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Re: Client Option for Strong References

From: Roy T. Fielding <fielding@kiwi.ics.uci.edu>
Date: Thu, 08 Oct 1998 16:01:58 -0700
To: Marcus Jager <mjager@microsoft.com>
cc: "'WebDAV'" <w3c-dist-auth@w3.org>
Message-ID: <9810081602.aa20105@paris.ics.uci.edu>
>A reference can be referring to one of two things.
>A. It is referring to a location in the URL namespace (consequentially
>referring whatever resource is available there)
>B. It is referring to a specific resource (consequentially it should follow
>that resource as it moves)

I don't recommend this line of reasoning.  First of all, there are no
locations in the http namespace, only locators.  An individual server
may map some part of its namespace to a filesystem, which in turn maps
to the equivalent of an inode that can be mapped into a disk location,
but those underlying mechanisms provide a means of associating a resource
to a set of representations rather than identifying the resource itself.
Many different resources could map to the same representations.

A WebDAV MOVE operation is a namespace operation -- it is moving the name
by which a resource is identified, not necessarily the representations
associated with that resource.  The degree to which operations on the
http namespace correspond to physical moves on the server backend is
tied to the degree that the resource being moved is tied to the server
backend.  However, the client knows nothing about this; it is something
that the user can know from out-of-band information, but it is hidden
from the client to prevent breaking the independence of client and server

All references are referring to a specific resource.  The question is
whether that resource is exactly equivalent to the semantic mapping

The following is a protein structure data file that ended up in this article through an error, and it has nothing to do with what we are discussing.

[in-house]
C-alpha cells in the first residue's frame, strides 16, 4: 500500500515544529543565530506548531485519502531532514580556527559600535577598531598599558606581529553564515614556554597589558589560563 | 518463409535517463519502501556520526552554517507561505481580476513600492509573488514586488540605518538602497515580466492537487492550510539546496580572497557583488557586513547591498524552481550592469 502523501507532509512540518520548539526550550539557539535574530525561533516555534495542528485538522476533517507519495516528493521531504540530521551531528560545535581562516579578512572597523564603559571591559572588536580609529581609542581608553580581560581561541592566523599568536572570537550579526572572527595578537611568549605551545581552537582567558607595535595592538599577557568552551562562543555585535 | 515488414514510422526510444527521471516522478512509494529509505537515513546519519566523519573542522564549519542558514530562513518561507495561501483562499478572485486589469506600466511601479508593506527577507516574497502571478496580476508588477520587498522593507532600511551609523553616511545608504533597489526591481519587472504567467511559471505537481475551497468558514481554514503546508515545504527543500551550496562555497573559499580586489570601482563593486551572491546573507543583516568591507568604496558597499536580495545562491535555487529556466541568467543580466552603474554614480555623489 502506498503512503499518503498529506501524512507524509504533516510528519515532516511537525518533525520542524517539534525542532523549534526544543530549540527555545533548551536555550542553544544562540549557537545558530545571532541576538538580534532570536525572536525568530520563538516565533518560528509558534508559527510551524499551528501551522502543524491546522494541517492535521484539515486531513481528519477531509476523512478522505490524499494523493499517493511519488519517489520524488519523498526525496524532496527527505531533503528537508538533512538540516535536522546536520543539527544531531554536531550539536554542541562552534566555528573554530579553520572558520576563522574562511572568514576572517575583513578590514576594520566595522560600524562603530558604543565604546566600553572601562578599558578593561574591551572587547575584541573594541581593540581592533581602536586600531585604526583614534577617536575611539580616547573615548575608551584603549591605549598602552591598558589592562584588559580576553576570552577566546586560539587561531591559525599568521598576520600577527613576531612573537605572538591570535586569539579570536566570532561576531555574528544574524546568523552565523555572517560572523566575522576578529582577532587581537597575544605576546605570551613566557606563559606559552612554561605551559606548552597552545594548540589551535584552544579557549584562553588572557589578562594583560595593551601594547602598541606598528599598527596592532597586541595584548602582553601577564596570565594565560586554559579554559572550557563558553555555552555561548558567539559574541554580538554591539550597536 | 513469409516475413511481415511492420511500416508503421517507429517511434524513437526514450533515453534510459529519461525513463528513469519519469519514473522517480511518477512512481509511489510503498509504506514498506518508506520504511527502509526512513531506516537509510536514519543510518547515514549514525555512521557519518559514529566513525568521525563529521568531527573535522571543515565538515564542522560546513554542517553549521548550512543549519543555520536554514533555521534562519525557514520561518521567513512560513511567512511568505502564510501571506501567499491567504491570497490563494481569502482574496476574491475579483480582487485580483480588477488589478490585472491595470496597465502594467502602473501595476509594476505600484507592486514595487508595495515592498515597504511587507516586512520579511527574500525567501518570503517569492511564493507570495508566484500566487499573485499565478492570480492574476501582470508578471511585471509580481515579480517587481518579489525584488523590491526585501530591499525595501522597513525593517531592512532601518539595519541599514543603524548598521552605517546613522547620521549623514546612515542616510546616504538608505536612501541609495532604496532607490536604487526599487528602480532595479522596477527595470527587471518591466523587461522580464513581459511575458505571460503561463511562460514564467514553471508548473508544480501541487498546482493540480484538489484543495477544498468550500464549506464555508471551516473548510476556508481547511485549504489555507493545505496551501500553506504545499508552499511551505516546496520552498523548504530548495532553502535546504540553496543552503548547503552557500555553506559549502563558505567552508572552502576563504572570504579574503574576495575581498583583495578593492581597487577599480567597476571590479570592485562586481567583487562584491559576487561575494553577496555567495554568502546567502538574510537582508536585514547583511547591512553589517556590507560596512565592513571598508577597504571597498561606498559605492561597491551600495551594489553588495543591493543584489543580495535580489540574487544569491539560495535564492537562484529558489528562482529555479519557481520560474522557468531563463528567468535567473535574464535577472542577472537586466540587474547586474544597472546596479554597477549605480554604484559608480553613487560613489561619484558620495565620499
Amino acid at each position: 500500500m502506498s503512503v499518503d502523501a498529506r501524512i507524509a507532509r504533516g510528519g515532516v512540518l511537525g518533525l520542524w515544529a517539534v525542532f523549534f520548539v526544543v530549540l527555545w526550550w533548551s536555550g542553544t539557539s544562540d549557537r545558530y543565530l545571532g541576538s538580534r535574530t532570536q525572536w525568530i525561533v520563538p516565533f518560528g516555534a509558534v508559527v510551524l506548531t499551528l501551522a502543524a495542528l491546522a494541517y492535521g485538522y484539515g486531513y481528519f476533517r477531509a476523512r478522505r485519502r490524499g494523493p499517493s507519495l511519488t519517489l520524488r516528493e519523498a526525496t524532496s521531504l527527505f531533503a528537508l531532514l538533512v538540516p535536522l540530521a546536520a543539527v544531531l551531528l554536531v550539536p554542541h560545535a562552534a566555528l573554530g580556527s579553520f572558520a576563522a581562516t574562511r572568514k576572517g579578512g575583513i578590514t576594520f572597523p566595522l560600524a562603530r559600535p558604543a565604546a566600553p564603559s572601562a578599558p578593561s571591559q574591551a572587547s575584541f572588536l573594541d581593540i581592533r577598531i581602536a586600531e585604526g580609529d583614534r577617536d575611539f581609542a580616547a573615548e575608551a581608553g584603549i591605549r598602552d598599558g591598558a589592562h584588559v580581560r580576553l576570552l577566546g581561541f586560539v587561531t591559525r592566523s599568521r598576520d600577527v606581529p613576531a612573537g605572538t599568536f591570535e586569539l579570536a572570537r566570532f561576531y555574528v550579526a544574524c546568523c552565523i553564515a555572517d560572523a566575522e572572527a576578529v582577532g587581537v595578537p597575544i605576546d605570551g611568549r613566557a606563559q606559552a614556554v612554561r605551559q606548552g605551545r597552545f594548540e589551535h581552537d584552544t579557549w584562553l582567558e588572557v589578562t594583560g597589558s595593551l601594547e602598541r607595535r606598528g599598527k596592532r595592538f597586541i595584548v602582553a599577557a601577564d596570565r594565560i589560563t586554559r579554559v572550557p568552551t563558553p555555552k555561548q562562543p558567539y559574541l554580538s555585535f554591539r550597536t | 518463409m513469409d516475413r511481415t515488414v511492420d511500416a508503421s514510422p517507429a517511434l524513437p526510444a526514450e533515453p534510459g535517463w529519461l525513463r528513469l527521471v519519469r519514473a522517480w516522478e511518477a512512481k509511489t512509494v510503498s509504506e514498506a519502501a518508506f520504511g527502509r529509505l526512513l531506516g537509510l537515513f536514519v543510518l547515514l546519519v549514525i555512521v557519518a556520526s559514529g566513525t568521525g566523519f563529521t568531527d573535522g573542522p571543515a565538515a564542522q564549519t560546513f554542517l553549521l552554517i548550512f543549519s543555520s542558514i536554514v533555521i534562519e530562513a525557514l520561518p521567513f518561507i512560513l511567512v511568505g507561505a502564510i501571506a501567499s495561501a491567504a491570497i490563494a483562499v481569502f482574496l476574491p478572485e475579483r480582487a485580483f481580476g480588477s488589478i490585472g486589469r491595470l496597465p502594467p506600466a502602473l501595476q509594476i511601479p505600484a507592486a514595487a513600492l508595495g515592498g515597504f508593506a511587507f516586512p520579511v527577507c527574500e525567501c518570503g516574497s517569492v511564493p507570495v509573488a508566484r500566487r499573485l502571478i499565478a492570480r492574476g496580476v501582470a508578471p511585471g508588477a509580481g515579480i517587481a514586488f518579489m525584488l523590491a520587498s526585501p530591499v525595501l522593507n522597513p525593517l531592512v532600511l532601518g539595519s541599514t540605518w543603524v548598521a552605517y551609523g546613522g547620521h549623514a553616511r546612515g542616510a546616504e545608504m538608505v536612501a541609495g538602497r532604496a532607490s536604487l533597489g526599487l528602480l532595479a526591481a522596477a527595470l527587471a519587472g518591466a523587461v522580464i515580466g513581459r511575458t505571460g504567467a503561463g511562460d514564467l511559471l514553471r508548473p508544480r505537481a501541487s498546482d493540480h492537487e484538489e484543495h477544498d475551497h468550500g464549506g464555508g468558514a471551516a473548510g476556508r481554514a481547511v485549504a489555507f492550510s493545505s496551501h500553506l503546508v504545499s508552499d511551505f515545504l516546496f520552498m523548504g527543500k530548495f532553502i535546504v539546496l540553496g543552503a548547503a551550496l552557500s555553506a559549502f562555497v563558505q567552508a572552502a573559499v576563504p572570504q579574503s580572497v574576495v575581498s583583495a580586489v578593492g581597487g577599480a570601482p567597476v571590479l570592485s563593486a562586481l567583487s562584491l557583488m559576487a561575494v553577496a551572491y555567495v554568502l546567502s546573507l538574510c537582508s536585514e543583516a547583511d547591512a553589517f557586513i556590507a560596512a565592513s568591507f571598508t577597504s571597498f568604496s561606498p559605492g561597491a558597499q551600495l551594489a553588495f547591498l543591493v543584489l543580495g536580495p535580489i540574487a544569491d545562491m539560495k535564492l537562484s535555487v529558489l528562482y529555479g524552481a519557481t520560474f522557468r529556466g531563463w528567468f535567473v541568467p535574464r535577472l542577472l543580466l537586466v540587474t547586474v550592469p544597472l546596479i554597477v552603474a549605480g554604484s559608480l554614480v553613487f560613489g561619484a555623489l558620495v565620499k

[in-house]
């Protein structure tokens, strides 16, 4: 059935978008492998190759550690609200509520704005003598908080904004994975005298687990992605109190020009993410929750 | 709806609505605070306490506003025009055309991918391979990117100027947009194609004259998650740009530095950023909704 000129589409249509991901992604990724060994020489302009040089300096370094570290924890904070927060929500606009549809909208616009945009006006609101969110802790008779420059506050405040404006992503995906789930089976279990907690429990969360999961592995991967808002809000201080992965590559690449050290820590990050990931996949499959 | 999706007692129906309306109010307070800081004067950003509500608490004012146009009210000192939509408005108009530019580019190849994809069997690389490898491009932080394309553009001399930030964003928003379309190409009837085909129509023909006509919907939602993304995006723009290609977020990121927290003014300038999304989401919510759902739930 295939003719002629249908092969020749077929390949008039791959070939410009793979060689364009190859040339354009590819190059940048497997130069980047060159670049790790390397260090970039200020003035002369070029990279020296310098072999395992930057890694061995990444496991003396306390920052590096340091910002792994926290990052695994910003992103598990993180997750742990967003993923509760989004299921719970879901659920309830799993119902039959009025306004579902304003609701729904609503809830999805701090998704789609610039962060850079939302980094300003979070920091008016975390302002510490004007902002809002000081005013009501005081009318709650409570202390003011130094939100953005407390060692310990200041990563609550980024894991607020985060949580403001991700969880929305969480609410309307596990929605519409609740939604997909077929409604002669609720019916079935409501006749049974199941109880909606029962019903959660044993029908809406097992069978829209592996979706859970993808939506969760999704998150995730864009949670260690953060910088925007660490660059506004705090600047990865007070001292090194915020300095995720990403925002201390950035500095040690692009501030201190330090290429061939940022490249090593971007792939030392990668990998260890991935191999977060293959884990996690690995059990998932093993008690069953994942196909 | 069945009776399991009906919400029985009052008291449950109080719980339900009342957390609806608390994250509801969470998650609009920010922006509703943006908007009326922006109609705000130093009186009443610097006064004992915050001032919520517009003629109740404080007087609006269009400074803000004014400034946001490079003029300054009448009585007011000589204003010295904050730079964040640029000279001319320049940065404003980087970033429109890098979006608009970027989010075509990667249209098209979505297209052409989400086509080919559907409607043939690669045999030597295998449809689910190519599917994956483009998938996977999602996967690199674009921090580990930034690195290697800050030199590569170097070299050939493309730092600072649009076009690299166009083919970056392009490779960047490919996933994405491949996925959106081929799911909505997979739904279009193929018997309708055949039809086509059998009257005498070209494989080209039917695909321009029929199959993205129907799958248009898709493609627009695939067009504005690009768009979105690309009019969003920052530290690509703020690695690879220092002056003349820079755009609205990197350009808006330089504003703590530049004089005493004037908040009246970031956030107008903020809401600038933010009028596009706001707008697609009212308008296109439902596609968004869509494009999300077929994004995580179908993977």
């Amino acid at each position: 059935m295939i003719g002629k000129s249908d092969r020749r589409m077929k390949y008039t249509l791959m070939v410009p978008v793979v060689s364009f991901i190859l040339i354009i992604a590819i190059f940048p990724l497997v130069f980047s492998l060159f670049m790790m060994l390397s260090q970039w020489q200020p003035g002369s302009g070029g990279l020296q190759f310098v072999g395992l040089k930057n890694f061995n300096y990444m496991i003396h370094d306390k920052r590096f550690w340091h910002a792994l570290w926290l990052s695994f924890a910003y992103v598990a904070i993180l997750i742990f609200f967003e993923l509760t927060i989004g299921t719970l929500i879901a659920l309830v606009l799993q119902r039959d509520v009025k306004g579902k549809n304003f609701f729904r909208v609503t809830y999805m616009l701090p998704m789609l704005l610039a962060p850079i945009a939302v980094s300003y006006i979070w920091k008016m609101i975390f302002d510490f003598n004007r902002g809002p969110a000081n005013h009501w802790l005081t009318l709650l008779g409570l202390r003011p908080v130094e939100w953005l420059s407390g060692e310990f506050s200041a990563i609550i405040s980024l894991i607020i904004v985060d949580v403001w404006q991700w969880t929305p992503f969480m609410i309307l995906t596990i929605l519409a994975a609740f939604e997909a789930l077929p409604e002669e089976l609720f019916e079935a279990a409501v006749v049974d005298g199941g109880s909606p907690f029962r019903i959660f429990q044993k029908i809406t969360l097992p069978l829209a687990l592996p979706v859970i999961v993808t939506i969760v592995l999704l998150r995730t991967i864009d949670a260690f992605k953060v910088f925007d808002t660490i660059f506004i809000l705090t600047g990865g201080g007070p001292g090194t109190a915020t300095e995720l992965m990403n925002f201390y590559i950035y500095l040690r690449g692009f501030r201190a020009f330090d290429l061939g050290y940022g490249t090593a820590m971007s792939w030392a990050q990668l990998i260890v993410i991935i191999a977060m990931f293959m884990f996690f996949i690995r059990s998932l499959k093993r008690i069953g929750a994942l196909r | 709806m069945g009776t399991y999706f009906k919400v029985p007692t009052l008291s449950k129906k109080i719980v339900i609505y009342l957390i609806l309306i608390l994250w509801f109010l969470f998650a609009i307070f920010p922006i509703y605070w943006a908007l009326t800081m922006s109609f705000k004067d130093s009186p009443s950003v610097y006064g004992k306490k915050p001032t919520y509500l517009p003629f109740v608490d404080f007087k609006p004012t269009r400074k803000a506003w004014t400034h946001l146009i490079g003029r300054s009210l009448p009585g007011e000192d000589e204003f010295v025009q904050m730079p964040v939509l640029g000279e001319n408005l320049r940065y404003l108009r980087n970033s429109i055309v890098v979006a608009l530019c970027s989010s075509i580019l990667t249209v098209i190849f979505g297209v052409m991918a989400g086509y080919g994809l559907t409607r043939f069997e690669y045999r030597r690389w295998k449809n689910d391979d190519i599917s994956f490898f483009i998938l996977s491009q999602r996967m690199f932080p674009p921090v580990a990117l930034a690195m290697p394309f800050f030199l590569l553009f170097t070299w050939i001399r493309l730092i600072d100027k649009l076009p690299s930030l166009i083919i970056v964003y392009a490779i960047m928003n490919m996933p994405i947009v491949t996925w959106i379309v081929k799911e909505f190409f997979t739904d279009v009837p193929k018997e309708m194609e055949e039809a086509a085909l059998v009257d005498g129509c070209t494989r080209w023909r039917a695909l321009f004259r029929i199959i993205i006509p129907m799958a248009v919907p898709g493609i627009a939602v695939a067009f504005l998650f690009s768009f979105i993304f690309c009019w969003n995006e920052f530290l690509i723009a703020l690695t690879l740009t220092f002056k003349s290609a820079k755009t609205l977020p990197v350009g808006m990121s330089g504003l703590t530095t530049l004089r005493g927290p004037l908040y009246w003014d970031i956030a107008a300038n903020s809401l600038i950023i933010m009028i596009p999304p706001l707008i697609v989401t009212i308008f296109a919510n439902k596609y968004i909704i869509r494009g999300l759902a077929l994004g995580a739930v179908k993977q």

intended by the reference, or whether it is only incidental to that
mapping.  There are numerous ways in which a reference can become
broken, most of which I outlined in the MOMspider paper at WWW1, but
the most common problem is using a reference that identifies the
wrong resource because it is simpler to refer to an implementation
mapping like a filename than it is to generate a more permanent mapping
specific to the resource semantics.

The ultimate problem then with maintaining referential integrity is that
it is very difficult for the server to know whether the user is changing
the name of the existing resource because they just want a new name for
the same resource, or because what is currently being mapped by that
resource does not actually correspond to the semantic mapping desired by
the references.  The former case desires the references to move with the
resource, whereas the latter case requires that the references not be changed.

If we were able to stick with a theoretical perspective, then we could
say that MOVE always results in the references being moved as well,
leaving the second case to be partially solvable only by a COPY and then
PUT or DELETE.  I say partially because this still does not consider the
very frequent case of wanting to refer to a resource before any
representations of the resource exist, or between times when they do exist.
However, we already know that not all servers will implement referential
integrity on a MOVE, and further that referential integrity on one server
doesn't mean much when the references on other servers are controlled
by other authorities.  Likewise, physically moving one representation
will impact many resources, since some resources are defined by the
presence of a representation.

The result of all this muttering is that WebDAV cannot know whether a
reference to a resource is "strong" or "weak" unless someone who is
smart enough to know the social ramifications behind the particular
namespace in question can tell the controller of the reference whether
it is strong or weak and give the controller the opportunity to refuse,
which is essentially equivalent to making it a property of the reference
that is setable via an option when the reference is created.

Received on Thursday, 8 October 1998 19:09:48 UTC

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